- As a result, the Fed’s Household Debt Service ratio has fallen from its peak 14% four years ago, to barely 11% — its lowest level since 1994.
At the same time, consumer incomes, after taking a dive during the recession, are slowly recovering, with disposable personal income up a solid if not spectacular 2-3% year-over-year for several quarters now. Combined with modestly increasing incomes, households are enjoying a twin engine boost of over $600 billion in free cash flow, or $50 billion/month available to boost monthly retail spending (ex autos/gasoline/restaurants) that now averages some $240 billion.
Consumers have resumed the retail spending growth that characterized the earlier 2000’s—but fueled now by current cash flow rather than tapping home equity lines or plastic. Consumers ratcheted down retail spending sharply in 2008-09, but then bounced off the bottom in 2010 with a 4.5% year-over-year annual increase, and ramped up in 2011 to almost 6% YOY (not including auto and restaurant sales).
Looking forward to 2012, retail growth will continue at our forecast 5.7% year-over year, contrary to pundits convinced that consumers are either tapped out or “spent out” post-Christmas. They are not. Indeed, as the Fed data shows, consumers continue to repair their balance sheets. And, although credit card transaction volumes are growing at double digits, the growth is primarily among “transactors” (holders who use the card for mileage or points but pay off each month) as opposed to “revolvers” who carry a monthly balance.
Turning from the demand to the supply side of the retail economy, merchants have mirrored the consumer reset: reducing overhead costs, jettisoning real estate, rationalizing product lines and — after the worst two years in memory — are now on a sharp rebound. Approaching the recession, America was overstored and bloated retailers were over-square-footed, with expectations hyperinflated by the housing-induced spending bubble. And just as they were about to hit the recession wall, retailers simultaneously found the ground literally shifting under them, with the internet earthquake. In less than a decade, e-commerce grew from barely 1% of total retail sales to over 10%, rendering store planning assumptions, many superstore concepts—and a number of retailers themselves — “virtually” obsolete.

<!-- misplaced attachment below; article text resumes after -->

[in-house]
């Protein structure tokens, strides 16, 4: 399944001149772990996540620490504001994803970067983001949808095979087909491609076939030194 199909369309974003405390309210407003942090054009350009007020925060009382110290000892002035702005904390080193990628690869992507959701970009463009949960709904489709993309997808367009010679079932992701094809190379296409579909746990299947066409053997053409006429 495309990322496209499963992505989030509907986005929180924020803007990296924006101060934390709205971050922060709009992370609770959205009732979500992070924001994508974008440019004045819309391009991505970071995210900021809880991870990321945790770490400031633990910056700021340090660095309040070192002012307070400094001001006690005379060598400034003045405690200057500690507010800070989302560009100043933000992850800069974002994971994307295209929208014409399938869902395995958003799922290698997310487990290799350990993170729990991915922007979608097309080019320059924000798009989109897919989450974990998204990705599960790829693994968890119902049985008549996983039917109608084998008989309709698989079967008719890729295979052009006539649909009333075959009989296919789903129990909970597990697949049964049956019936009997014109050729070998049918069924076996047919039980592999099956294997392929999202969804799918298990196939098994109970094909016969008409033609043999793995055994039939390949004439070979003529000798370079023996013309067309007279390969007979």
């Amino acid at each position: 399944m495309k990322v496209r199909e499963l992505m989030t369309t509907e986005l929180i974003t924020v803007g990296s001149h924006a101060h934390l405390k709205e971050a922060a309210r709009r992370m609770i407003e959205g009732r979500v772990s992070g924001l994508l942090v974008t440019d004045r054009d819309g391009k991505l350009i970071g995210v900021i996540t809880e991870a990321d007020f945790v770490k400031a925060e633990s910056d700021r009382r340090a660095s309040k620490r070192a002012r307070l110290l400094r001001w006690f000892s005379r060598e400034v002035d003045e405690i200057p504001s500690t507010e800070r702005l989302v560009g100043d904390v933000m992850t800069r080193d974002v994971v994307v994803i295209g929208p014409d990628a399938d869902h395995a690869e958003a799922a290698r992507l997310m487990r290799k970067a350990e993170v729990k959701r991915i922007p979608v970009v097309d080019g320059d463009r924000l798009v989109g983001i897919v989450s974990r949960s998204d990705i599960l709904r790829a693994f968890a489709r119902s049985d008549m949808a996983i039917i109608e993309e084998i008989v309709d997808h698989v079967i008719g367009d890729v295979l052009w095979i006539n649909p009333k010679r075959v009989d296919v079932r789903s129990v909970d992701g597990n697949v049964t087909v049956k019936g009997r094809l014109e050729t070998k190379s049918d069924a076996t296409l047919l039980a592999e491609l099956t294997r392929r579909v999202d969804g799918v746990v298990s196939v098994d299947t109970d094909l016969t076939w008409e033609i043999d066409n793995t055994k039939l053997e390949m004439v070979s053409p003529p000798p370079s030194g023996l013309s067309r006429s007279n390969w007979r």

Since the mid 2000’s a host of retailers, including newly irrelevant superstores, decamped the landscape — largely among the Top 100 — either via Chapter 11 or acquisition:
- Blockbuster (2006 sales $3.6B)
- Borders ($3.5B)
- Circuit City ($11.9B)
- Comp USA ($3.6B)
- 84 Lumber ($3.9B)
- Gateway (Retail) ($2.7B)
- Goody’s ($1.6B)
- Gottschalk’s ($0.7B)
- Linens N Things ($2.5B)
- Mervyn’s ($2.2Be)
- Movie Gallery ($2.5B)
- Sharper Image ($0.4Be)
- Steve & Barry’s ($1.1B)
- Sym’s/Filene’s Basement ($0.4B)
Just as importantly, virtually all major retail chains — with a few exceptions such as fast-fashion players Forever 21 and H&M, and small footprint chains such as Aldi, Francesca’s Collection and Vera Bradley — substantially rationalized their store fleets. Among mass merchants, mega-chains such as Walmart and Target cut back new store development during the recession, while reducing by 10-15% the footprint of even planned superstores from the 200,000 SF range — and launching new small format initiatives with Walmart Express and CityTarget.